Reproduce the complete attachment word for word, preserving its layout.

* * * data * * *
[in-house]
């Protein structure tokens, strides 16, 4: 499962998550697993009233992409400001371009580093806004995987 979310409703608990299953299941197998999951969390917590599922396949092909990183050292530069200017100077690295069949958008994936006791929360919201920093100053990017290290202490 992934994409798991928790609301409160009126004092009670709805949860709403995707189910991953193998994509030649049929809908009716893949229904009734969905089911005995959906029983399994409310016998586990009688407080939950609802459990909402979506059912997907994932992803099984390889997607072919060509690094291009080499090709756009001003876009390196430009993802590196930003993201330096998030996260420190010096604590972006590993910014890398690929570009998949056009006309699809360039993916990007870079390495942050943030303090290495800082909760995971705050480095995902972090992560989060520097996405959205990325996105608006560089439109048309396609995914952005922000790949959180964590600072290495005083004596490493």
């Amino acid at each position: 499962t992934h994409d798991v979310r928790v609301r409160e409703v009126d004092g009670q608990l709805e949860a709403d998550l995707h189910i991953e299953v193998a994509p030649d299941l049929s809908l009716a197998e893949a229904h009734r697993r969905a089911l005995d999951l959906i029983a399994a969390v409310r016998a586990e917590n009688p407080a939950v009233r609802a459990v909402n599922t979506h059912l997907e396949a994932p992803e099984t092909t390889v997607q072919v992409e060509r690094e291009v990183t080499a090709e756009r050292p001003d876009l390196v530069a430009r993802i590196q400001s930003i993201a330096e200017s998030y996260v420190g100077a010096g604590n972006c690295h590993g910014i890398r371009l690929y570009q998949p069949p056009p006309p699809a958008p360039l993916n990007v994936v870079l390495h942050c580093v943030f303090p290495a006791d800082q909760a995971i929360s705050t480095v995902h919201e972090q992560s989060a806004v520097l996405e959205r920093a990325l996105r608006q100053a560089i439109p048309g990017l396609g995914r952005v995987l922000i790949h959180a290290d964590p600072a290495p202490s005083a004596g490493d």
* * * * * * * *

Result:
[in-house]
């Protein structure tokens, strides 16, 4: 499962998550697993009233992409400001371009580093806004995987 979310409703608990299953299941197998999951969390917590599922396949092909990183050292530069200017100077690295069949958008994936006791929360919201920093100053990017290290202490 992934994409798991928790609301409160009126004092009670709805949860709403995707189910991953193998994509030649049929809908009716893949229904009734969905089911005995959906029983399994409310016998586990009688407080939950609802459990909402979506059912997907994932992803099984390889997607072919060509690094291009080499090709756009001003876009390196430009993802590196930003993201330096998030996260420190010096604590972006590993910014890398690929570009998949056009006309699809360039993916990007870079390495942050943030303090290495800082909760995971705050480095995902972090992560989060520097996405959205990325996105608006560089439109048309396609995914952005922000790949959180964590600072290495005083004596490493």
């Amino acid at each position: 499962t992934h994409d798991v979310r928790v609301r409160e409703v009126d004092g009670q608990l709805e949860a709403d998550l995707h189910i991953e299953v193998a994509p030649d299941l049929s809908l009716a197998e893949a229904h009734r697993r969905a089911l005995d999951l959906i029983a399994a969390v409310r016998a586990e917590n009688p407080a939950v009233r609802a459990v909402n599922t979506h059912l997907e396949a994932p992803e099984t092909t390889v997607q072919v992409e060509r690094e291009v990183t080499a090709e756009r050292p001003d876009l390196v530069a430009r993802i590196q400001s930003i993201a330096e200017s998030y996260v420190g100077a010096g604590n972006c690295h590993g910014i890398r371009l690929y570009q998949p069949p056009p006309p699809a958008p360039l993916n990007v994936v870079l390495h942050c580093v943030f303090p290495a006791d800082q909760a995971i929360s705050t480095v995902h919201e972090q992560s989060a806004v520097l996405e959205r920093a990325l996105r608006q100053a560089i439109p048309g990017l396609g995914r952005v995987l922000i790949h959180a290290d964590p600072a290495p202490s005083a004596g490493d």